To date, shared print programs have focused largely on journals. Initiatives from WEST, CIC, ASERL and others have demonstrated the savings, efficiency and collection security possible through structured collaboration.
Monographs pose a different challenge. Books far outnumber journals, and each title-level decision to share or withdraw yields little space. New tools and approaches are evolving to make shared print programs work for books. The keys are to aggregate and analyze data, to develop robust policies and business models, and to utilize library-defined rules. Two recent initiatives are noteworthy:
In March 2012, the Midwest Collaborative for Library Services (MCLS) and Sustainable Collection Services (SCS) completed a shared print pilot project with seven Michigan academic libraries. Monograph collections ranged in size from 160,000 to 1.2 million volumes. This Shared Print Initiative (SPI) resulted in 534,000 withdrawal candidates, while retaining two print copies of all titles within the group.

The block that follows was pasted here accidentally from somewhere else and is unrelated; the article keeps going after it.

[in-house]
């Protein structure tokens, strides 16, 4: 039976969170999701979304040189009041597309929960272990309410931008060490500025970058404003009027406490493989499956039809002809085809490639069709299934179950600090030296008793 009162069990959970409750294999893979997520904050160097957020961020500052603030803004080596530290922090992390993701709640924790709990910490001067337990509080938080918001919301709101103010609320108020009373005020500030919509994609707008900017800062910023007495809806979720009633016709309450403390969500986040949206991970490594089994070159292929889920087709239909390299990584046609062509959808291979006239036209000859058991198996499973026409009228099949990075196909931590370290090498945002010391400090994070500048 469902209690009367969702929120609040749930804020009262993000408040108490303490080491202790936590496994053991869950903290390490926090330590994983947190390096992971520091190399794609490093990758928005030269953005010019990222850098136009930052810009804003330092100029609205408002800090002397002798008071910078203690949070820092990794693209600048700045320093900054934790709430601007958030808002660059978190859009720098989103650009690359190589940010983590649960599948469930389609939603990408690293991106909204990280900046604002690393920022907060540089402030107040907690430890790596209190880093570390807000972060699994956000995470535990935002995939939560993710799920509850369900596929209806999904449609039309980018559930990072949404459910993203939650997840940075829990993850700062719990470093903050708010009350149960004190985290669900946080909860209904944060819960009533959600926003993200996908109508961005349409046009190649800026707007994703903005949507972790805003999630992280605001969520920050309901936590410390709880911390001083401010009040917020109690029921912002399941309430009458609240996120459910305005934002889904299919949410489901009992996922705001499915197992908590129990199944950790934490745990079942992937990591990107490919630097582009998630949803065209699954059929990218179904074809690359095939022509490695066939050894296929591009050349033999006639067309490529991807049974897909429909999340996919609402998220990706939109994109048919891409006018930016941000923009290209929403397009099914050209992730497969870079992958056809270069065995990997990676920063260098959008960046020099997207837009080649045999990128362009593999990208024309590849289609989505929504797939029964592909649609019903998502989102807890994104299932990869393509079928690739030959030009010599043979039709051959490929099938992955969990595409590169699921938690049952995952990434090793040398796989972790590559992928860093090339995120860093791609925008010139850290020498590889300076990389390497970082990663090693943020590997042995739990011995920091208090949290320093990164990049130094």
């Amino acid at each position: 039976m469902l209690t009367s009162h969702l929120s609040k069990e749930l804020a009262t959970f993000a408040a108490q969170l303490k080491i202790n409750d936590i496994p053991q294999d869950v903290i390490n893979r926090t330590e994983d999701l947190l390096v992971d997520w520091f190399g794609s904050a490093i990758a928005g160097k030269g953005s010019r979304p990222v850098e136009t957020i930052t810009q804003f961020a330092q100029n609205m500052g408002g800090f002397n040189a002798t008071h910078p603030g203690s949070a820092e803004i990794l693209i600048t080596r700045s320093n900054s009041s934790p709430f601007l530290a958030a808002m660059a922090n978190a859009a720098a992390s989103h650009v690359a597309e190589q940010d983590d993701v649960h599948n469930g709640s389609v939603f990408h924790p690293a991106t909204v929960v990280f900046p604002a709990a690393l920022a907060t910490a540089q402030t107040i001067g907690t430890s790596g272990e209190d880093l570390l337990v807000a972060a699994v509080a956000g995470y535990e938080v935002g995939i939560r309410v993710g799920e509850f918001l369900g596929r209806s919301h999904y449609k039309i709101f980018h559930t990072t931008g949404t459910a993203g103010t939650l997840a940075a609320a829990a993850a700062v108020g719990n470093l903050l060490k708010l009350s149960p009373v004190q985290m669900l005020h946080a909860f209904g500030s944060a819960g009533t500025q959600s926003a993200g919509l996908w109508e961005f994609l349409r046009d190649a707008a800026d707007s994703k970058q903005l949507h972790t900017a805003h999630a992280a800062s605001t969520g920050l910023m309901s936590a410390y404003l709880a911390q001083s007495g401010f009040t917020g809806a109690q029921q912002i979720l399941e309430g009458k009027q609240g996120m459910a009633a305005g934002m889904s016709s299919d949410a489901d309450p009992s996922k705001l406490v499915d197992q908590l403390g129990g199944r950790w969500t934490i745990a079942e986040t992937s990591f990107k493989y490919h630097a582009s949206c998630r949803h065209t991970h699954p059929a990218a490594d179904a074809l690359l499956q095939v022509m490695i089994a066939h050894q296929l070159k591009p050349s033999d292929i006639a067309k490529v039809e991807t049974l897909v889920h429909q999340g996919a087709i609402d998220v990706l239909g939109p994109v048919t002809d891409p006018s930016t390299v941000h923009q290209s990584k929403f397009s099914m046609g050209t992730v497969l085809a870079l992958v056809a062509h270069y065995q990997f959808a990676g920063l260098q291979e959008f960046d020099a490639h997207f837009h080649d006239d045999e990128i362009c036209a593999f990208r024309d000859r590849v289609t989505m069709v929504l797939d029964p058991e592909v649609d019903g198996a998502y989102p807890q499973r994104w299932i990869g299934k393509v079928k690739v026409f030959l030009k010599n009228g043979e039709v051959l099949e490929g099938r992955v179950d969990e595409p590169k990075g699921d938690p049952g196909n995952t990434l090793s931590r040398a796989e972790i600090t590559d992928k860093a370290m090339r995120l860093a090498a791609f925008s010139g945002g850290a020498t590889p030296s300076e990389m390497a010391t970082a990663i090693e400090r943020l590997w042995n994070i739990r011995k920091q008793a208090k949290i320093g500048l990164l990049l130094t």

The Maine Shared Collections Strategy (MSCS) includes 8 of Maine’s largest libraries, plus the state’s consortium: Maine InfoNet. The group is several months into a 3-year project to develop a statewide program for shared management of print collections—including monographs. Participating libraries will collaborate on storage, retention, and preservation decisions.
Please join us to learn more about these pioneering projects. Topics will include:
• Managing data from multiple ILS systems
• Normalizing bibliographic, item, and circulation data
• Developing and refining withdrawal and retention criteria
• Improving decisions with data
• Allocating withdrawal and retention responsibility
• Recovering from errors
• Maintaining momentum and flexibility
• Developing an MOU
• Managing and growing the group
• Moving from project to practice
• Managing campus relations
12 shared print veterans from pilot libraries, MCLS, SCS, and MSCS will share their respective viewpoints, offering practical steps for moving forward. To paraphrase Stephen Colbert, the day’s message will be: ‘We Are Shared Monographs (And So Can You!).’